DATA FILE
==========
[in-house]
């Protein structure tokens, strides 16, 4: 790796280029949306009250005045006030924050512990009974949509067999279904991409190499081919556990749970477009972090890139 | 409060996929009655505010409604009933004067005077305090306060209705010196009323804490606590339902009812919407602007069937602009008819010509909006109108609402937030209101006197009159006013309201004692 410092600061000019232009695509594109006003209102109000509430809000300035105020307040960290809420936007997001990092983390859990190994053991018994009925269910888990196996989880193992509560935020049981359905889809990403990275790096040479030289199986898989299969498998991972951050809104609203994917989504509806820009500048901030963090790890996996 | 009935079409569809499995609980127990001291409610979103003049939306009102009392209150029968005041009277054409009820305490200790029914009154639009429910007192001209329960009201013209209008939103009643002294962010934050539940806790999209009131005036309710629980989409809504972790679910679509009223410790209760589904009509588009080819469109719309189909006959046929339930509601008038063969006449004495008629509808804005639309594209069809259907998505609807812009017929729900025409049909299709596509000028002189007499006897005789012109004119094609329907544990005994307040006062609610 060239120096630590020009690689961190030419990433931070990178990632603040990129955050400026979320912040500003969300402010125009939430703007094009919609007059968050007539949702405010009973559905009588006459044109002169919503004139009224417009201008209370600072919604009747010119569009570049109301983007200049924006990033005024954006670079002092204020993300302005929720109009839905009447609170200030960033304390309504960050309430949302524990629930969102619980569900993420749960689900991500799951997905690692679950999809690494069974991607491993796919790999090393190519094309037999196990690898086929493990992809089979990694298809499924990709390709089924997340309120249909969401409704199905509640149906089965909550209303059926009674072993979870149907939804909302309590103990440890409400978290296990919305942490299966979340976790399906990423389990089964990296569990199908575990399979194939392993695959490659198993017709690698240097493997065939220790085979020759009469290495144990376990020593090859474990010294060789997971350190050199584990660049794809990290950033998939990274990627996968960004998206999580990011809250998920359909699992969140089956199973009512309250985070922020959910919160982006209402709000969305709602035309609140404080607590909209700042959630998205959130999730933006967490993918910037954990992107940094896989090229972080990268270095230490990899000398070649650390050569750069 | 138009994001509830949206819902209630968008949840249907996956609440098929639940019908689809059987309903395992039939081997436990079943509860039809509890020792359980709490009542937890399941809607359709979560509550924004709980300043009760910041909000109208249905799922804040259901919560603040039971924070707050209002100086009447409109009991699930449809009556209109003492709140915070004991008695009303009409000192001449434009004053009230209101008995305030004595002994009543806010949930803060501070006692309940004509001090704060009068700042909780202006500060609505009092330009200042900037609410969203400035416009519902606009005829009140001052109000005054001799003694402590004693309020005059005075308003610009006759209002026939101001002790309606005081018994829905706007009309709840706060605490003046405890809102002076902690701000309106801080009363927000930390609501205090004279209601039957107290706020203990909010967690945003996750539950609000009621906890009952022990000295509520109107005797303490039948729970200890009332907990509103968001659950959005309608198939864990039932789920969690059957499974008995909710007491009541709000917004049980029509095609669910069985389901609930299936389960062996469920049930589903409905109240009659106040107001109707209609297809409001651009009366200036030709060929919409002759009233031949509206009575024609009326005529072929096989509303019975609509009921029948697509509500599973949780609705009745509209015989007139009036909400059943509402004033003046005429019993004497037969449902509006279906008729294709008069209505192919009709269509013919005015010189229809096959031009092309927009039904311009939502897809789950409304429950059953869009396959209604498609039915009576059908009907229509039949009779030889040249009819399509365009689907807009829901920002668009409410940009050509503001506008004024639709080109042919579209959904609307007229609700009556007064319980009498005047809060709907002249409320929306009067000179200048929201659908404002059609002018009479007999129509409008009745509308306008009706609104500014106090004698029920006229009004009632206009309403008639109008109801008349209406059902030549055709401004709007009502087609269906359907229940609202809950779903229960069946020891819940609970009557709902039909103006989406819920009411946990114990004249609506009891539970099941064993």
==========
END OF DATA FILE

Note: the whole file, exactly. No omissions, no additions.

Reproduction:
[in-house]
């Protein structure tokens, strides 16, 4: 790796280029949306009250005045006030924050512990009974949509067999279904991409190499081919556990749970477009972090890139 | 409060996929009655505010409604009933004067005077305090306060209705010196009323804490606590339902009812919407602007069937602009008819010509909006109108609402937030209101006197009159006013309201004692 410092600061000019232009695509594109006003209102109000509430809000300035105020307040960290809420936007997001990092983390859990190994053991018994009925269910888990196996989880193992509560935020049981359905889809990403990275790096040479030289199986898989299969498998991972951050809104609203994917989504509806820009500048901030963090790890996996 | 009935079409569809499995609980127990001291409610979103003049939306009102009392209150029968005041009277054409009820305490200790029914009154639009429910007192001209329960009201013209209008939103009643002294962010934050539940806790999209009131005036309710629980989409809504972790679910679509009223410790209760589904009509588009080819469109719309189909006959046929339930509601008038063969006449004495008629509808804005639309594209069809259907998505609807812009017929729900025409049909299709596509000028002189007499006897005789012109004119094609329907544990005994307040006062609610 060239120096630590020009690689961190030419990433931070990178990632603040990129955050400026979320912040500003969300402010125009939430703007094009919609007059968050007539949702405010009973559905009588006459044109002169919503004139009224417009201008209370600072919604009747010119569009570049109301983007200049924006990033005024954006670079002092204020993300302005929720109009839905009447609170200030960033304390309504960050309430949302524990629930969102619980569900993420749960689900991500799951997905690692679950999809690494069974991607491993796919790999090393190519094309037999196990690898086929493990992809089979990694298809499924990709390709089924997340309120249909969401409704199905509640149906089965909550209303059926009674072993979870149907939804909302309590103990440890409400978290296990919305942490299966979340976790399906990423389990089964990296569990199908575990399979194939392993695959490659198993017709690698240097493997065939220790085979020759009469290495144990376990020593090859474990010294060789997971350190050199584990660049794809990290950033998939990274990627996968960004998206999580990011809250998920359909699992969140089956199973009512309250985070922020959910919160982006209402709000969305709602035309609140404080607590909209700042959630998205959130999730933006967490993918910037954990992107940094896989090229972080990268270095230490990899000398070649650390050569750069 | 138009994001509830949206819902209630968008949840249907996956609440098929639940019908689809059987309903395992039939081997436990079943509860039809509890020792359980709490009542937890399941809607359709979560509550924004709980300043009760910041909000109208249905799922804040259901919560603040039971924070707050209002100086009447409109009991699930449809009556209109003492709140915070004991008695009303009409000192001449434009004053009230209101008995305030004595002994009543806010949930803060501070006692309940004509001090704060009068700042909780202006500060609505009092330009200042900037609410969203400035416009519902606009005829009140001052109000005054001799003694402590004693309020005059005075308003610009006759209002026939101001002790309606005081018994829905706007009309709840706060605490003046405890809102002076902690701000309106801080009363927000930390609501205090004279209601039957107290706020203990909010967690945003996750539950609000009621906890009952022990000295509520109107005797303490039948729970200890009332907990509103968001659950959005309608198939864990039932789920969690059957499974008995909710007491009541709000917004049980029509095609669910069985389901609930299936389960062996469920049930589903409905109240009659106040107001109707209609297809409001651009009366200036030709060929919409002759009233031949509206009575024609009326005529072929096989509303019975609509009921029948697509509500599973949780609705009745509209015989007139009036909400059943509402004033003046005429019993004497037969449902509006279906008729294709008069209505192919009709269509013919005015010189229809096959031009092309927009039904311009939502897809789950409304429950059953869009396959209604498609039915009576059908009907229509039949009779030889040249009819399509365009689907807009829901920002668009409410940009050509503001506008004024639709080109042919579209959904609307007229609700009556007064319980009498005047809060709907002249409320929306009067000179200048929201659908404002059609002018009479007999129509409008009745509308306008009706609104500014106090004698029920006229009004009632206009309403008639109008109801008349209406059902030549055709401004709007009502087609269906359907229940609202809950779903229960069946020891819940609970009557709902039909103006989406819920009411946990114990004249609506009891539970099941064993």